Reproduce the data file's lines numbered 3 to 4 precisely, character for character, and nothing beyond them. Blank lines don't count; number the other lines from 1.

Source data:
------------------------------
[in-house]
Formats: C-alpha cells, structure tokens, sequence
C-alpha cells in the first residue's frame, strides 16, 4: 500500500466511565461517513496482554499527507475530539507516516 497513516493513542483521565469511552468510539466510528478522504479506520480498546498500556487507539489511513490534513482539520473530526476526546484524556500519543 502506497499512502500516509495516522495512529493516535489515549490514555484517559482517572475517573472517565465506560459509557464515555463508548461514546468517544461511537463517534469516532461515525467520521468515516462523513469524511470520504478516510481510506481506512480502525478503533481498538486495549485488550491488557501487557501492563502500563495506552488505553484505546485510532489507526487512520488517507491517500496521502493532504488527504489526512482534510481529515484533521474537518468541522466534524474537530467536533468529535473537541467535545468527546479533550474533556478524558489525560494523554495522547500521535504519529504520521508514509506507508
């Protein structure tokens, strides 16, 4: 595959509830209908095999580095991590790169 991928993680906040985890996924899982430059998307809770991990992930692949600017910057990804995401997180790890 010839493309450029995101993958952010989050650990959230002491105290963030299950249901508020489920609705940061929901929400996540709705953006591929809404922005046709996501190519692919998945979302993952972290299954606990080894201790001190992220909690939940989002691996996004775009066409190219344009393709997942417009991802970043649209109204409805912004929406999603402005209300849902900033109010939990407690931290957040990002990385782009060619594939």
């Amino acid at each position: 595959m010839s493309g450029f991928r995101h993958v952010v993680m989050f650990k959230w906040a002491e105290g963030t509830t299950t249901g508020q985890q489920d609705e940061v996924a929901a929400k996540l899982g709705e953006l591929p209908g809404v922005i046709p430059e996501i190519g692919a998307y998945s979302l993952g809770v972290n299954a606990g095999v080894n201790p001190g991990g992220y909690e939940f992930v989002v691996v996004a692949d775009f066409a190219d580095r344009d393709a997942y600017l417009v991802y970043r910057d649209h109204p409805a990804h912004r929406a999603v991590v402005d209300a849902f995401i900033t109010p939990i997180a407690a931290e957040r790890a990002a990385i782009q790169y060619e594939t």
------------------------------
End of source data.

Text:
C-alpha cells in the first residue's frame, strides 16, 4: 500500500466511565461517513496482554499527507475530539507516516 497513516493513542483521565469511552468510539466510528478522504479506520480498546498500556487507539489511513490534513482539520473530526476526546484524556500519543 502506497499512502500516509495516522495512529493516535489515549490514555484517559482517572475517573472517565465506560459509557464515555463508548461514546468517544461511537463517534469516532461515525467520521468515516462523513469524511470520504478516510481510506481506512480502525478503533481498538486495549485488550491488557501487557501492563502500563495506552488505553484505546485510532489507526487512520488517507491517500496521502493532504488527504489526512482534510481529515484533521474537518468541522466534524474537530467536533468529535473537541467535545468527546479533550474533556478524558489525560494523554495522547500521535504519529504520521508514509506507508
């Protein structure tokens, strides 16, 4: 595959509830209908095999580095991590790169 991928993680906040985890996924899982430059998307809770991990992930692949600017910057990804995401997180790890 010839493309450029995101993958952010989050650990959230002491105290963030299950249901508020489920609705940061929901929400996540709705953006591929809404922005046709996501190519692919998945979302993952972290299954606990080894201790001190992220909690939940989002691996996004775009066409190219344009393709997942417009991802970043649209109204409805912004929406999603402005209300849902900033109010939990407690931290957040990002990385782009060619594939």